SALT LAKE CITY -- Police suspect problems with a Toyota Camry's accelerator or floor mat caused a Utah crash that killed two people and injured two others, raising new concerns about the safety of the vehicles.
Paul Vanalfen's 2008 Camry slammed into a rock wall in Wendover on Nov. 5, killing him and passenger Charlene Lloyd. Police said the 66-year-old man from Washington Terrace died at the scene, and the 38-year-old Lloyd died the following day.
Utah Highway Patrol Sgt. Nathan Croft told The Salt Lake Tribune that the Camry was subject to at least three recalls. The recall and repair for a sticking accelerator, had been completed, he said.
In the past year, Toyota Motor Corp. has recalled millions of vehicles because of floor mats that can snag gas pedals or accelerators that can sometimes stick. Hundreds of lawsuits were filed against Toyota after the automaker began issuing the worldwide recalls.
The crash occurred on Nov. 5 as Vanalfen, his wife, son and the son's fiancee traveled through an isolated area of western Utah.
Tire skid marks at the crash site showed Vanalfen tried to stop the Camry as it exited Interstate 80, Croft said. The car went through a stop sign at the bottom of the ramp and through an intersection before hitting the wall, according to the police report.
The Camry's brakes appeared to be in working order, Croft said.
Vanalfen's wife, Shirlene, 61, and son, Cameron, 34, were treated and released for injuries at Salt Lake's University Hospital, said spokeswoman Cathy Wilets.
Lloyd, from West Haven, and Cameron Vanalfen, from Clinton, were not wearing seatbelts, according to a police report.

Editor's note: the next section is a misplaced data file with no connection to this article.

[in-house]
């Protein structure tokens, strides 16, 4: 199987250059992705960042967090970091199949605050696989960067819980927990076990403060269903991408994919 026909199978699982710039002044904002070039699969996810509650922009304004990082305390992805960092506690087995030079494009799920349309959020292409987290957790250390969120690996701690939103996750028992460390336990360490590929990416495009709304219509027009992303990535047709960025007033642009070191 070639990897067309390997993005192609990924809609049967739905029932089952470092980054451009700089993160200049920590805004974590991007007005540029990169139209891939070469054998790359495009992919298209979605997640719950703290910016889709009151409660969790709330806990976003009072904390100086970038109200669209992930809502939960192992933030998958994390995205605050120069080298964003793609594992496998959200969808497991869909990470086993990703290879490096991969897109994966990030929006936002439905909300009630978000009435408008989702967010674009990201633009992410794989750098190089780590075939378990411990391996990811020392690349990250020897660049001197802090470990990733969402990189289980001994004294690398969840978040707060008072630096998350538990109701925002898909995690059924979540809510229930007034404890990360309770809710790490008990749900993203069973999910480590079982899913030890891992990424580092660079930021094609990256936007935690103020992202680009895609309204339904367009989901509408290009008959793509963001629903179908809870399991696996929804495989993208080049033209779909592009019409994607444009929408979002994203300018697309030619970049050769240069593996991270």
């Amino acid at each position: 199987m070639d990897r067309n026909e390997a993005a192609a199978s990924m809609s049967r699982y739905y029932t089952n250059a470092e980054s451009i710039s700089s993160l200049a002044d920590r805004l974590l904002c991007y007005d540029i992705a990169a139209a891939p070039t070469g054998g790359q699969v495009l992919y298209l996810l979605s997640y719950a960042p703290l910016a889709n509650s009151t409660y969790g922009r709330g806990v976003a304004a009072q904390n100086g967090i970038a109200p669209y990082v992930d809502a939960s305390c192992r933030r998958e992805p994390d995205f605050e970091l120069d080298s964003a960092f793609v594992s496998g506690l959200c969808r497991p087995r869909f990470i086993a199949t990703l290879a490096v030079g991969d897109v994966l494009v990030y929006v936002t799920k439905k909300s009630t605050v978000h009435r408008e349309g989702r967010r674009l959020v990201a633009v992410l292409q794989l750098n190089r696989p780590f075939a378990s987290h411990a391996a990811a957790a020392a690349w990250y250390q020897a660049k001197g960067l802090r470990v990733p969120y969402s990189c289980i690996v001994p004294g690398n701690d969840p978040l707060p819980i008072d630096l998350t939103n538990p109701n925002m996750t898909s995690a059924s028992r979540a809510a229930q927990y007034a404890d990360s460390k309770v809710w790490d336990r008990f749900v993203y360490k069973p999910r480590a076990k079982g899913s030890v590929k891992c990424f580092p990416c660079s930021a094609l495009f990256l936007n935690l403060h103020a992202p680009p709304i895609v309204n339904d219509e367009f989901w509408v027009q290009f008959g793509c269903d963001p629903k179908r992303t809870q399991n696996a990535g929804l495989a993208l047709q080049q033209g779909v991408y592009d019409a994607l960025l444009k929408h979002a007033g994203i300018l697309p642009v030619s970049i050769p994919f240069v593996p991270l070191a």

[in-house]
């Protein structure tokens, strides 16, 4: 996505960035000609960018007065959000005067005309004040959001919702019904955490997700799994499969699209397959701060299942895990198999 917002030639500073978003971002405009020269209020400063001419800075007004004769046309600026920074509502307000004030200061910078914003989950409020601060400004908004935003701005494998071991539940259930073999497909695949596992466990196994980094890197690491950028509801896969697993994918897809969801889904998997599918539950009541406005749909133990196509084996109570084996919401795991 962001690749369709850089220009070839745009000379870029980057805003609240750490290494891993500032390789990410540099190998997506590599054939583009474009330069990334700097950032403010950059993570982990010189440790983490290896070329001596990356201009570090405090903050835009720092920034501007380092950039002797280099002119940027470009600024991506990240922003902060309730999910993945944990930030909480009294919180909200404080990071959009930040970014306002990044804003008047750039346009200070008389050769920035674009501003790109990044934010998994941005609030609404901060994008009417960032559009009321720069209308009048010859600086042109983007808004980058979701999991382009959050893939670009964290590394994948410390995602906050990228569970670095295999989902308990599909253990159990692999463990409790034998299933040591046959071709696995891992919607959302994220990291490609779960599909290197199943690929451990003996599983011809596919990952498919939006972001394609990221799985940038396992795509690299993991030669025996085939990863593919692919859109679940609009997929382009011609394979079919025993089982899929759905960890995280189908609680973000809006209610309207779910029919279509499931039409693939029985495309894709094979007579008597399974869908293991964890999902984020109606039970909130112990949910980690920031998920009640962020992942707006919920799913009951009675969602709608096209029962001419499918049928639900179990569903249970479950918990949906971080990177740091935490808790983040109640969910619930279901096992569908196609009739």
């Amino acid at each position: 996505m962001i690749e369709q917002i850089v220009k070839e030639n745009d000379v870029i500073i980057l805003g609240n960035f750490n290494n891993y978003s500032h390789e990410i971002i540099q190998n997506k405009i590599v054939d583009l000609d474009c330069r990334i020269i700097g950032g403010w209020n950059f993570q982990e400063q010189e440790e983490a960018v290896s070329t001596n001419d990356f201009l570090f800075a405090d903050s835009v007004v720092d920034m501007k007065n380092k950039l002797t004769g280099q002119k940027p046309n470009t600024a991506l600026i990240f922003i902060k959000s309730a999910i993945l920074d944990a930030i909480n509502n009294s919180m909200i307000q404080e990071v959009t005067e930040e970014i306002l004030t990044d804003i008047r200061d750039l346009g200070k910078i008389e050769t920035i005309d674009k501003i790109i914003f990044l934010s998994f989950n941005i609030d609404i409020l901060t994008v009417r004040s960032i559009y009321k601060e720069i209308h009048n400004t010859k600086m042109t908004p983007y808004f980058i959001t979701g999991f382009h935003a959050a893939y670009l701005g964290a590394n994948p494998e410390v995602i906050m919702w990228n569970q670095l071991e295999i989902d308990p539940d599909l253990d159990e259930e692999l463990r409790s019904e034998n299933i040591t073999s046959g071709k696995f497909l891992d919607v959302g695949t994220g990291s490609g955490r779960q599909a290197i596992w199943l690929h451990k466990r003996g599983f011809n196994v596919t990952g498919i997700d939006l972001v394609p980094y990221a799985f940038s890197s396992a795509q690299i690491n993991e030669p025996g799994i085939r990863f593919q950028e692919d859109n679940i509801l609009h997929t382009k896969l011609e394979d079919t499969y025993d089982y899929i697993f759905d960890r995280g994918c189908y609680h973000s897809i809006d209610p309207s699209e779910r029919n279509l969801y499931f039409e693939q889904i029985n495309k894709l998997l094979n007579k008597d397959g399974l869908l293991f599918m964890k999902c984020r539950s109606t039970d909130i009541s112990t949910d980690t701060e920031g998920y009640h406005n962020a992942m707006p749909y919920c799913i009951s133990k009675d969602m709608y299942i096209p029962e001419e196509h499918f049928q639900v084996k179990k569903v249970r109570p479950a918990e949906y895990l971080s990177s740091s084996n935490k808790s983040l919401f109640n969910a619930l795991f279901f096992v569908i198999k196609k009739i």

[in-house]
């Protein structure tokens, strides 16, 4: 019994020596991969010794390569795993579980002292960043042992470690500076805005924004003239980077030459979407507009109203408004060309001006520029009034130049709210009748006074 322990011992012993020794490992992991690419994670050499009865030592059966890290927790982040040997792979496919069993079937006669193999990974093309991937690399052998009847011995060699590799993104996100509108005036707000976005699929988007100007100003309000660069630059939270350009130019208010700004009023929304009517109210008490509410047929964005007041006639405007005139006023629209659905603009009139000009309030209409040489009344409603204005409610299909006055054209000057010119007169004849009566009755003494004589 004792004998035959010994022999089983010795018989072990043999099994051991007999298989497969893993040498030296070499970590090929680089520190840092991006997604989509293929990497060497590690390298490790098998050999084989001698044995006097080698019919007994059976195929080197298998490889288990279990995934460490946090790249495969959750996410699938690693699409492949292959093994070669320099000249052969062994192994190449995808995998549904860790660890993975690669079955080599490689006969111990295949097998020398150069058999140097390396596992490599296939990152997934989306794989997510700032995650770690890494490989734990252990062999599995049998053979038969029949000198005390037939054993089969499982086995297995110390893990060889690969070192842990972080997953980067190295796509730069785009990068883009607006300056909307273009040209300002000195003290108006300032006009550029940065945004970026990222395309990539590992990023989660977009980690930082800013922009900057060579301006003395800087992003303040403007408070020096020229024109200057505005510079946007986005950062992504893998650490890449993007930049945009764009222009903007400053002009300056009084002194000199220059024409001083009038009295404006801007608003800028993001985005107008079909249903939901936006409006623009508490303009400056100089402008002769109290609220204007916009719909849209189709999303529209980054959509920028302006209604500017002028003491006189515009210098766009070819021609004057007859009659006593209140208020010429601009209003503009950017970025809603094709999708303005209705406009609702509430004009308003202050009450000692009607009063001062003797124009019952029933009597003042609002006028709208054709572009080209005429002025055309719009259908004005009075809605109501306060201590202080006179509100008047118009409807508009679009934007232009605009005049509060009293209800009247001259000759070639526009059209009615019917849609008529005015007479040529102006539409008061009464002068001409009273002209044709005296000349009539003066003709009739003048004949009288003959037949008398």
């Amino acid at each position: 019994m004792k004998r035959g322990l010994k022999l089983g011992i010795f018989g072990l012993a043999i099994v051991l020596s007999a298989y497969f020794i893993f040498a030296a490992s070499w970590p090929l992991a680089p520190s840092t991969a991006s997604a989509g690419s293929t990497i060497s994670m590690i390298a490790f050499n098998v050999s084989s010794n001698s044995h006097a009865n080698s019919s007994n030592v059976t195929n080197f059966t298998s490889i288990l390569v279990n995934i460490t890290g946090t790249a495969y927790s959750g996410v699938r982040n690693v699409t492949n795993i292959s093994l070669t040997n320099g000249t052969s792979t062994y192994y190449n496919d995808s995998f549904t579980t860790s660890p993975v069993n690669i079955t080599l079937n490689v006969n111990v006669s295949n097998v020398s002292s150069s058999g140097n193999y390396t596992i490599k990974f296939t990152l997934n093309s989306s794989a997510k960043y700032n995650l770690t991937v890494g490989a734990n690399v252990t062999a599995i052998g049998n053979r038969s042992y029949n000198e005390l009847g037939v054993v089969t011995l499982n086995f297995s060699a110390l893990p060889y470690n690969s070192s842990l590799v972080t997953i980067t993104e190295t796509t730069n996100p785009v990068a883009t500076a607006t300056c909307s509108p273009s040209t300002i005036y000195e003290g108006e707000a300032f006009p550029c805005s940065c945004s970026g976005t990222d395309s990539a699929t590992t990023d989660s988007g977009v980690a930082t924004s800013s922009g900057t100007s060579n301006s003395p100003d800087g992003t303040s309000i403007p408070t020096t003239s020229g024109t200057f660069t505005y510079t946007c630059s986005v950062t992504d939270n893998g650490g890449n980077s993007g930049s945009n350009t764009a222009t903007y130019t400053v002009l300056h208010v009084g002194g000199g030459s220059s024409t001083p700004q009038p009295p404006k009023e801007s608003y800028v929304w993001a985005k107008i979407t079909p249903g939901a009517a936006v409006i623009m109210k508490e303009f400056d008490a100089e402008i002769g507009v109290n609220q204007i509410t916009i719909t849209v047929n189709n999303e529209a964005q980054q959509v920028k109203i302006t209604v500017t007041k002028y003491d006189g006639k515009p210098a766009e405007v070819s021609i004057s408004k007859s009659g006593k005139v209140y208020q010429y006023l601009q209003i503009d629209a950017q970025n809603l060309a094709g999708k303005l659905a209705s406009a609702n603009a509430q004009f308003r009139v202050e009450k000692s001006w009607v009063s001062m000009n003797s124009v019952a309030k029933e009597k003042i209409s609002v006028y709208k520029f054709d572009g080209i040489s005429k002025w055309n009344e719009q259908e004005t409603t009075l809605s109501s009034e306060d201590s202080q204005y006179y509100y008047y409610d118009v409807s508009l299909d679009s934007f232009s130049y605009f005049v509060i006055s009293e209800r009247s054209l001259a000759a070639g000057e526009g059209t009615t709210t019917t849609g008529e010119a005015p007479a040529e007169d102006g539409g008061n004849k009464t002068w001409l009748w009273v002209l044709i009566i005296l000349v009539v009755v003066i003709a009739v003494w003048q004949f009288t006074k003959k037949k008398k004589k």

Croft said authorities are investigating whether the recalls and repairs for a short accelerator pad and a sticky floor mat were also completed.
Croft said investigators' suspect that one of those problems caused the crash.
"We can't say definitely, but there is a strong likelihood that that in fact did cause the crash," Croft told the newspaper.
Toyota told The Associated Press that it was "supporting the Utah Highway Patrol with their investigation."
"Toyota sympathizes with the friends and family of Paul Vanalfen," Toyota Motor Corp. spokesman Paul Nolasco in Tokyo said Monday.
Nolasco said he did not have details on whether the Camry underwent any fixes under its recall. He said it was premature to draw any conclusions with the investigation ongoing.
The National Highway Traffic Safety Administration said it has received about 3,000 reports of sudden acceleration from Toyota drivers in the past decade, including 93 deaths. The government, however, has confirmed only four deaths from one crash.
A Transportation Department spokeswoman said the National Highway Traffic Safety Administration was reviewing the facts surrounding the Utah crash but declined further comment.